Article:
Stories are over – at least on YouTube. Google’s video site today announced that YouTube Stories will be discontinued on June 26, 2023, as the company aims to focus on other key areas such as shorts, community posts, and live videos in addition to traditional long form. contents. Creators will be notified of the closure through various channels, such as forum posts, in-app posts, reminders in YouTube Studio and more, YouTube says.
Once copied by almost every social app, Stories have lost traction in the wake of TikTok’s rise. Today, services use the short vertical video format popularized by TikTok instead of the more ephemeral and casual Stories format.
YouTube isn’t the only one leaving Stories either. Netflix had been testing a Stories-like feature called “Extras” in its mobile app in recent years where it shared videos and photos from popular shows. The streamer later went on to embrace vertical video with the launch of features such as the short comedy video feed, “Fast Laughs”, and a related vertical video feature aimed at children. LinkedIn also abandoned the Stories feature in 2021. And while Spotify recently introduced a feature similar to Artist Profile Stories, the app’s larger redesign is one that prioritizes TikTok-esque discovery feeds as its central focus.
YouTube, which first launched in 2018, officially rolled out Stories to creators with more than 10,000 subscribers, but it never broadened access to everyone on YouTube to really get casual, in-person sharing off the ground. At the time, the company had suggested that creators could use Stories to engage with their audiences in between their more polished and produced videos for things like behind-the-scenes updates, vlogs, previews of upcoming videos, quick updates, and more.
Like Stories on Instagram and Snapchat, YouTube Stories would disappear over time, in this case 7 days. However, it was not possible to save Stories to a creator’s profile like you can with Instagram’s Story Highlights.
It’s fair to say the feature had limited adoption, especially given the success of other engagement tools like community posts, which also allow creators to share quick updates, promote their content, or have conversations with fans. In fact, YouTube admits that Stories didn’t work, noting in today’s announcement that, among creators using both Stories and Community posts, the latter generated “many times more comments and likes” compared to Stories . Access to community posts has recently expanded to a wider group of creators as YouTube dropped the 500+ subscriber requirement.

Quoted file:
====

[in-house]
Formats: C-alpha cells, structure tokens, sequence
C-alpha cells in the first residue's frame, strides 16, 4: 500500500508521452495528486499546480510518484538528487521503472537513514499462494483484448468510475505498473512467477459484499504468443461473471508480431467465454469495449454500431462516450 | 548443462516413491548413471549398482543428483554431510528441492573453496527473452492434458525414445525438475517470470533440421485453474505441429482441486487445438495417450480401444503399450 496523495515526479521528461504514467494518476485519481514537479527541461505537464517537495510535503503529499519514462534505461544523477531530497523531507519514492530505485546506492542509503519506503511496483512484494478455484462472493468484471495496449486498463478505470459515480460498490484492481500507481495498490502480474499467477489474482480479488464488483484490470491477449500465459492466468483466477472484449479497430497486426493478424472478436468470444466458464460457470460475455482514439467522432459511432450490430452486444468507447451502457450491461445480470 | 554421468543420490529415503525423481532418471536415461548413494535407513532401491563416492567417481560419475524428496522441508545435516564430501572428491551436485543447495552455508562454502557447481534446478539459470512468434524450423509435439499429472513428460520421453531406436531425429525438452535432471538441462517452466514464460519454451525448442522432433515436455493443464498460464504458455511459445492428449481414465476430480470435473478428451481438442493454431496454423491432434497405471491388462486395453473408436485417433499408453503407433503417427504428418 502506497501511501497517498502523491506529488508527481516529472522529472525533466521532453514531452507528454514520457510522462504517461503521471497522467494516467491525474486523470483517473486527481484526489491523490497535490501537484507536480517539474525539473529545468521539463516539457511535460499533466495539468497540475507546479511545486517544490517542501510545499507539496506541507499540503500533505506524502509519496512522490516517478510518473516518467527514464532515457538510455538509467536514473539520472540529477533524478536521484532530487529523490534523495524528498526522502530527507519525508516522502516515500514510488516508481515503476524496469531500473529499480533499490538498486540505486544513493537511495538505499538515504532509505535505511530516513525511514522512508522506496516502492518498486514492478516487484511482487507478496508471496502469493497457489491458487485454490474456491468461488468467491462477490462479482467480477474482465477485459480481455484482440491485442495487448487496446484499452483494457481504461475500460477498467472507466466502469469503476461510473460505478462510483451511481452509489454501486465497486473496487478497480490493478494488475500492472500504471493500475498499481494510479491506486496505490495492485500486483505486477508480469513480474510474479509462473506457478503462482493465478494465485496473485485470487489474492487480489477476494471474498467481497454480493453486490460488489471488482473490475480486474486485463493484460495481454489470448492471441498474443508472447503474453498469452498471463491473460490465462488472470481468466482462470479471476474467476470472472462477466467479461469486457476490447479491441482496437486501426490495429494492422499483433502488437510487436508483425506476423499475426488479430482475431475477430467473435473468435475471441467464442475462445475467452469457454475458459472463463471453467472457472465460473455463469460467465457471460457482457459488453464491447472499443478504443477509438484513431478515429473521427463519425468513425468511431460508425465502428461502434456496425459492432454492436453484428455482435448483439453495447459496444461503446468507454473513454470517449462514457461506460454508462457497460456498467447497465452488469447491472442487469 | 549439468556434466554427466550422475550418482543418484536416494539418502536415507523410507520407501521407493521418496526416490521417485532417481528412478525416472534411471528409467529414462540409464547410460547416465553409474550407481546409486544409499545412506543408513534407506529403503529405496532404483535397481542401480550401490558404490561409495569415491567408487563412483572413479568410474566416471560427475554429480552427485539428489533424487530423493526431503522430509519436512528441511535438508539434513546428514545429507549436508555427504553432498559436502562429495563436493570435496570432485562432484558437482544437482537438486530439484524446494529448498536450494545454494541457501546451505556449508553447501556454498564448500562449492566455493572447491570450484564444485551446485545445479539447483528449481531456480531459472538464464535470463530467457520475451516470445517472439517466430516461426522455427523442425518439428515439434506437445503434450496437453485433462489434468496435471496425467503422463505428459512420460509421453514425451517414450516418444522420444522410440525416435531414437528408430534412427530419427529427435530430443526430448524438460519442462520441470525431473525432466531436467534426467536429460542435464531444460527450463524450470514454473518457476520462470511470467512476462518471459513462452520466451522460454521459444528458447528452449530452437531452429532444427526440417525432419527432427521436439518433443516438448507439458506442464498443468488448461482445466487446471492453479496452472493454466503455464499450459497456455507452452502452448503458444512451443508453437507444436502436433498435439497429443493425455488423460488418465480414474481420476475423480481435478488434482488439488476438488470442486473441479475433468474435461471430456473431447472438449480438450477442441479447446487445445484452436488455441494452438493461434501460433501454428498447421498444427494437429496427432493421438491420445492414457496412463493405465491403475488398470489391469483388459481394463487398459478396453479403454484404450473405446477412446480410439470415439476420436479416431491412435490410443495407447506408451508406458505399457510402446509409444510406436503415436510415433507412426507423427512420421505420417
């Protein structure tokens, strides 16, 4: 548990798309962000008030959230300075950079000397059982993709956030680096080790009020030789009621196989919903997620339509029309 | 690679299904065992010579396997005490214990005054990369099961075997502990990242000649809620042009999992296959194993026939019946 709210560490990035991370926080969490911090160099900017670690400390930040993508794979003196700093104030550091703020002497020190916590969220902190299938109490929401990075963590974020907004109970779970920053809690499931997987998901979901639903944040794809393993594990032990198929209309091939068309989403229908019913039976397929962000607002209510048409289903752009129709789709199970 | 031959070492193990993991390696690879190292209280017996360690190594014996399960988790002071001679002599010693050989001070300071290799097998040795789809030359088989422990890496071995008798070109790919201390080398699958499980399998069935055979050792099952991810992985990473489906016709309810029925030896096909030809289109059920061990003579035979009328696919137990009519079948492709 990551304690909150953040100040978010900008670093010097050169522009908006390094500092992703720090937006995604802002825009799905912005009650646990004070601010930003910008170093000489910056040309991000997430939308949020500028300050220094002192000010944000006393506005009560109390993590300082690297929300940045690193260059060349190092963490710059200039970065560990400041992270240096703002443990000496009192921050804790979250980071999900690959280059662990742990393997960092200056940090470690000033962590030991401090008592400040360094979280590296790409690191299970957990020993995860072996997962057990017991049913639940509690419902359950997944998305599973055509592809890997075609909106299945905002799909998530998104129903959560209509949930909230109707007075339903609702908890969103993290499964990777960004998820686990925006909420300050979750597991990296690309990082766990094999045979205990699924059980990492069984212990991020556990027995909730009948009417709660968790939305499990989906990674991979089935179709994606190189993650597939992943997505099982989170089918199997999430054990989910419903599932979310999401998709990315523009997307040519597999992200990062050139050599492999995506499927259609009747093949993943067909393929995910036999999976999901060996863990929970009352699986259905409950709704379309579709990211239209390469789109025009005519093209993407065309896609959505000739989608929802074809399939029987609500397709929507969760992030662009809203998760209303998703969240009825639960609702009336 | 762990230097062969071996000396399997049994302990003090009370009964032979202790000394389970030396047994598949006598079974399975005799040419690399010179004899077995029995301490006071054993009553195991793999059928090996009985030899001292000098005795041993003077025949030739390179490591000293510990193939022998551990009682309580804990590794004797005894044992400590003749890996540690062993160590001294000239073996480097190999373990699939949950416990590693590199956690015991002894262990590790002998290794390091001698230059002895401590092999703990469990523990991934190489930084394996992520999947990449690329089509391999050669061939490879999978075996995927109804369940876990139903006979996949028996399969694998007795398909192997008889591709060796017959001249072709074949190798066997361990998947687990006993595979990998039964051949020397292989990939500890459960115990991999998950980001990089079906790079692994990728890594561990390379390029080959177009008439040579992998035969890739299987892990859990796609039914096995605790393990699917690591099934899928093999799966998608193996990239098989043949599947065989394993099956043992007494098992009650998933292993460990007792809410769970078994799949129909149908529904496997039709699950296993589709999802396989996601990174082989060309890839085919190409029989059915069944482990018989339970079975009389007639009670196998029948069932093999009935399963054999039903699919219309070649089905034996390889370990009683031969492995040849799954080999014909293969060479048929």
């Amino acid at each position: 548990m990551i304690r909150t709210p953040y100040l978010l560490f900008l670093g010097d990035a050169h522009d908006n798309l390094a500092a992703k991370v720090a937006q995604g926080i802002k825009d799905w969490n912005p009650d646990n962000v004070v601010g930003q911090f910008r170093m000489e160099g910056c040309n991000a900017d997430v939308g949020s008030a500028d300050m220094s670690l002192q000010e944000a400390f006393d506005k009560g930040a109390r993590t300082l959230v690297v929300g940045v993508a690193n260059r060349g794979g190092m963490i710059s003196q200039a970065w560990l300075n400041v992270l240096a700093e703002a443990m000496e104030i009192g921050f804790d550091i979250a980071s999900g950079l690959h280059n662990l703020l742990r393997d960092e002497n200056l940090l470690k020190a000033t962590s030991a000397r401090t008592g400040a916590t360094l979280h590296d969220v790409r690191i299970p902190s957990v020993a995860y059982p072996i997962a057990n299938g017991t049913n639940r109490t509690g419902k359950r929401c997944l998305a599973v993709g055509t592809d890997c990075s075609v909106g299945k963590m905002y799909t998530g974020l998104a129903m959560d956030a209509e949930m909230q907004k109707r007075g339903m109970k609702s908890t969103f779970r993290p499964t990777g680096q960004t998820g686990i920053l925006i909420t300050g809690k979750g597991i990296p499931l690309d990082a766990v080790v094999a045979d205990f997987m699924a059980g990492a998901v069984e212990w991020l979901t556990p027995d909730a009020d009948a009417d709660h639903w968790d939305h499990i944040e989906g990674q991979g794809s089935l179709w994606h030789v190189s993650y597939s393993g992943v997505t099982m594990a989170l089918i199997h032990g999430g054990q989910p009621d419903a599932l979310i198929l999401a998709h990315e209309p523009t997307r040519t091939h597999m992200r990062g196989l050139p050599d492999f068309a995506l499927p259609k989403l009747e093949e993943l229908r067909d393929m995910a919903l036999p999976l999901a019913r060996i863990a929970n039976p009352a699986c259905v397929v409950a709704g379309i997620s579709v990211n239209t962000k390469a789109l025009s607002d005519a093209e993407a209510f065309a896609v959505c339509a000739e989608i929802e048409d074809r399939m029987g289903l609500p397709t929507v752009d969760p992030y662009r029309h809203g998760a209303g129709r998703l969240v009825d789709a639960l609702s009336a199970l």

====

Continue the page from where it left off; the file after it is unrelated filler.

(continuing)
In addition, creators have shifted their short video efforts to YouTube Shorts. The company notes that this format is also more successful than Stories, as creators using both saw, on average, “many times more subscribers” on Shorts than Stories.
“As the adoption of Shorts on YouTube grew, we saw creators taking advantage of this new format,” a YouTube spokesperson told BlogRanking about the changes. “Stories are disappearing so we can prioritize the key areas creators need to be successful. We continue to invest in helping creators grow and connect with their audiences across formats,” she added.
In addition to a community forum post, creators who regularly use Stories will be notified of their discontinuation through a notification in YouTube Studio, in Help Center content, and YouTube will remind creators of the changes in an upcoming Creator Insider video, where it regularly publishes updates. Additionally, a notification will appear directly in Stories if creators access the feature before June 26.
It will no longer be possible to create a new YouTube story on that date, but stories that are already live will remain for 7 days after they were originally shared, YouTube says.